A SPECIAL exhibition is to open later this month at the start of the celebrations to the mark the 100th anniversary of the establishment of Britain’s first operational military airfield on the Angus coast.
• Montrose’s Magnificent Men in Their Flying Machines will open on 23 February
• Montrose Air Station was Britain’s first operational military airfield
• The air station was a main training centre for Britain’s World War I and World War II pilots.
The Royal Flying Corps set up its first air station at Montrose on 26 February, 1913.
And an exhibition, charting the history of the airfield - “Montrose’s Magnificent Men in Their Flying Machines” - is to be opened at the air station’s museum on 23 February by Councillor Helen Oswald, the Provost of Angus, who will be accompanied by RAF airmen from 2 Squadron – the first squadron to be based at Montrose
Alan Doe, chairmen of Montrose Air Station Heritage Centre, said: “This exhibition will provide a fascinating insight into the history of Montrose Air Station, Britain’s first operational military airfield.
“The station was set up by the Royal Flying Corps’ 2 Squadron in February 1913 and was one of the main training centres for Britain’s World War I and World War II pilots, as well as being a major air station during both world wars.
“Montrose Air Station played a highly-significant part in the history of flight and the First and Second World Wars but it was at risk of being forgotten. However, thanks to the efforts of our dedicated team of volunteers and funding from, amongst others, Heritage Lottery Fund and Angus Council, Montrose Air Station Heritage Centre now tells the story of the base, the men and women who were stationed there and the aircraft that flew in the skies above Montrose when the station was operational.”
Dr Dan Paton, curator of Montrose Air Station Heritage Centre, said the exhibition would include several of the fascinating artefacts from the station’s proud history.
He explained: “The exhibition also features several items that have been loaned to us especially for the occasion, such as Winkie the Pigeon, who is normally a resident at Dundee’s McManus Art Gallery and Museum.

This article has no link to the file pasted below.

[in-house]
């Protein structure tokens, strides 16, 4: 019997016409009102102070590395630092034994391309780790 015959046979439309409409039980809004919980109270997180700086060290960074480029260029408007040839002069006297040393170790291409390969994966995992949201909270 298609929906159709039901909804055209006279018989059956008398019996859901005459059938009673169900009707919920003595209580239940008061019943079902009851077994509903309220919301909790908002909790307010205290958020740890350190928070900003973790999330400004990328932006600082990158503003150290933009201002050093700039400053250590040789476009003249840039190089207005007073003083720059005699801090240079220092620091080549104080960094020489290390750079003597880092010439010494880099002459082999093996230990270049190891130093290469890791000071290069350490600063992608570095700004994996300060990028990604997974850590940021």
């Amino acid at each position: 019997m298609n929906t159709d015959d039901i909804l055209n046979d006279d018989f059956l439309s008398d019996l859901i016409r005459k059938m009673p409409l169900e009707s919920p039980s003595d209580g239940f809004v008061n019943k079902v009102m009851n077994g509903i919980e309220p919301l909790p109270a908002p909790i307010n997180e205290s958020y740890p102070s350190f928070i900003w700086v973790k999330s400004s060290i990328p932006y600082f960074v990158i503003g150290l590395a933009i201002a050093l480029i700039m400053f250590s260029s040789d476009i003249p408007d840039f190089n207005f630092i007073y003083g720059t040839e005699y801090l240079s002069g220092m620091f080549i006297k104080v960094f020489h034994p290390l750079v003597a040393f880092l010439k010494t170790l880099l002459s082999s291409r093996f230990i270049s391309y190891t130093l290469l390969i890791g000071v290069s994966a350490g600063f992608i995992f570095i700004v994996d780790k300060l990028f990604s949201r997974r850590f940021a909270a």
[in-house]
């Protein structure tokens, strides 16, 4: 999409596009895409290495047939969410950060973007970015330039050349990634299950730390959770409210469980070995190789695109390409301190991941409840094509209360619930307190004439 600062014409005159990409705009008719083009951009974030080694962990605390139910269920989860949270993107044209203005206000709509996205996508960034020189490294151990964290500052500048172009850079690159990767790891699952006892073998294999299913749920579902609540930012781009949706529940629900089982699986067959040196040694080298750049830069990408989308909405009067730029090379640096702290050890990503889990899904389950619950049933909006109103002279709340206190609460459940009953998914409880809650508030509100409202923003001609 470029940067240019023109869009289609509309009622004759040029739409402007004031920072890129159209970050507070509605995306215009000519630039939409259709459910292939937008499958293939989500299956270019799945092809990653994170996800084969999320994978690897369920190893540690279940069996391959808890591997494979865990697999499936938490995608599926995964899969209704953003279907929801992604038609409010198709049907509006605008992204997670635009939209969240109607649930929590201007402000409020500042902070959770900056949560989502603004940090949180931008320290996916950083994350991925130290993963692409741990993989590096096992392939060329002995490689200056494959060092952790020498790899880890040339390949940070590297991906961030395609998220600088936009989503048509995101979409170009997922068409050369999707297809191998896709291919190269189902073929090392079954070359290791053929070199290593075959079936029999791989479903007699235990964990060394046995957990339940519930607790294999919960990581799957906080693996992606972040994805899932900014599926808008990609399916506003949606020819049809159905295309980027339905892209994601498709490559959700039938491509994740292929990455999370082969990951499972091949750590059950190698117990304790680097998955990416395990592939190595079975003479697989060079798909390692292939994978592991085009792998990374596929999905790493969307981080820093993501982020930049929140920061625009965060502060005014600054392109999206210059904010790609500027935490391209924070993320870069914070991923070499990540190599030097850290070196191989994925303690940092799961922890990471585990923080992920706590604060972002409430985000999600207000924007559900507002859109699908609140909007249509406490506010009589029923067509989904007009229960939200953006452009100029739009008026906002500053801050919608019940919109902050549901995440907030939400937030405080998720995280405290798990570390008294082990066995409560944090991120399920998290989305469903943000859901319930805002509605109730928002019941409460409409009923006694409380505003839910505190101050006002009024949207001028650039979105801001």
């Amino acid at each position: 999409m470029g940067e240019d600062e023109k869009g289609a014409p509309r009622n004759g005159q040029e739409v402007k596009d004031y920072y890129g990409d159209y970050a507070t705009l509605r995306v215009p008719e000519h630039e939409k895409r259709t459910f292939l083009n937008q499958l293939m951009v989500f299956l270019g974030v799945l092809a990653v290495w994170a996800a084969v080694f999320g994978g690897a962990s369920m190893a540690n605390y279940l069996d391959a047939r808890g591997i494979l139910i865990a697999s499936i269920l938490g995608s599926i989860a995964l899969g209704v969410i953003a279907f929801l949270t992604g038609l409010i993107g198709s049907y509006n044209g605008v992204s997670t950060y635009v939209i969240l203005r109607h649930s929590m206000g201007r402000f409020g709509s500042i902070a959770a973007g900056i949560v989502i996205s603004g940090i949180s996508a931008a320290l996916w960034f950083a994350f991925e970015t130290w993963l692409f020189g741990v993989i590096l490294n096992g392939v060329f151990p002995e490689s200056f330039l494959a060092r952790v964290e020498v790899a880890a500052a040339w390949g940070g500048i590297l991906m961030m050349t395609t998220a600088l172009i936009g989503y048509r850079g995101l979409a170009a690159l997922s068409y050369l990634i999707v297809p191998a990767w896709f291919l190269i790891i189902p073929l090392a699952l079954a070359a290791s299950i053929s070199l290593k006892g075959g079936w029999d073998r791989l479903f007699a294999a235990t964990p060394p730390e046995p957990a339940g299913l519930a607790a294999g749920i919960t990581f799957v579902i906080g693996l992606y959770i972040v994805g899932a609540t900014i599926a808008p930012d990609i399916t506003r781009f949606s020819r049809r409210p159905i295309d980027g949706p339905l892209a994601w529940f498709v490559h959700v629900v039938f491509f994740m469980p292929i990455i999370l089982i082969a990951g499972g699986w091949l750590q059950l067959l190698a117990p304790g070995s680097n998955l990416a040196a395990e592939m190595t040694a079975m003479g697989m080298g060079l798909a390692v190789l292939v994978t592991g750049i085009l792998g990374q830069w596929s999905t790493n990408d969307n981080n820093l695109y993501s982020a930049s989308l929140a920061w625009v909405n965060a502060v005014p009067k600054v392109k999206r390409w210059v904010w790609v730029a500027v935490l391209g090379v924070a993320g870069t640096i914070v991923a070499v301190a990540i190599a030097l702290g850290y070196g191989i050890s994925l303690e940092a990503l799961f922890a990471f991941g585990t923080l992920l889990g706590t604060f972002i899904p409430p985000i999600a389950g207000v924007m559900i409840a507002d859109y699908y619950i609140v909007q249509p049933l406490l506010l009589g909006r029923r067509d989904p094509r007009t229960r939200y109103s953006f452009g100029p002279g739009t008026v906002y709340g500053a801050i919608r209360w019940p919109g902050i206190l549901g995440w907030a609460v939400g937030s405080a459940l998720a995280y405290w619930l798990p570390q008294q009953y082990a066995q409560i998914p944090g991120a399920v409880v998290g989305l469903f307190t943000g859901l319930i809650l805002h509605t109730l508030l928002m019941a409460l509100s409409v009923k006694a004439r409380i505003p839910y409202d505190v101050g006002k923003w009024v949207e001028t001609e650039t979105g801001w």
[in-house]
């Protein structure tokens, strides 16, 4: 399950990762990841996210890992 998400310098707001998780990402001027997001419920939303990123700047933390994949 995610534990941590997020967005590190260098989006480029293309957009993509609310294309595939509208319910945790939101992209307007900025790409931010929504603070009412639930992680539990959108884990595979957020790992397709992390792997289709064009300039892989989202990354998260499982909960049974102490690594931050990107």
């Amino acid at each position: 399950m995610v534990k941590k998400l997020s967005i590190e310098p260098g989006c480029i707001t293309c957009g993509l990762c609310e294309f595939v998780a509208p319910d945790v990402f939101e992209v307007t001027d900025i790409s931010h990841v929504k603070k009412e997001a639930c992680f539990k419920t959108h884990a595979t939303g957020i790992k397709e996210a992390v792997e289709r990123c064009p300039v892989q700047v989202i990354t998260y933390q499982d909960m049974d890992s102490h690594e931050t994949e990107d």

“During the Second World War, caged pigeons would often be carried in planes so they could fetch help if anything went wrong. Winkie was in a bomber flying from Leuchars when it was hit by enemy fire and went down in the North Sea. On release from her cage, Winkie flew to Broughty Ferry, where she raised the alarm and the crew were saved. In recognition of her bravery, Winkie was awarded the Dicken Medal and, after she died, her body was preserved so future generations would remember her.”
The exhibition will also feature a diorama providing a miniature 3D aerial view of Montrose Air Station as it was in 1940 and the cross from a grave in France of a British pilot who trained at Montrose and was killed in action in 1917.
During the First World War Montrose was primarily used as a training base for pilots heading for the Western Front and served as a fighter squadron base and training facility during the Second World War.
The bodies of many of the pilots who died on training flight are buried in Montrose’s cemeteries and the airfield is said to be one of the most haunted place in Britain. It is reputed to be haunted by the ghost of Lieutenant Desmond Arthur of the Royal Flying Corps, who was killed in 1913 when his biplane crashed at nearby Lunan Bay.
Three years ago an old radio at the museum - filled with cobwebs and with no power and no aerial - began broadcasting “phantom” speeches by Winston Churchill and music by the Glenn Miller Orchestra, the Allies’ favourite band during the Second World War.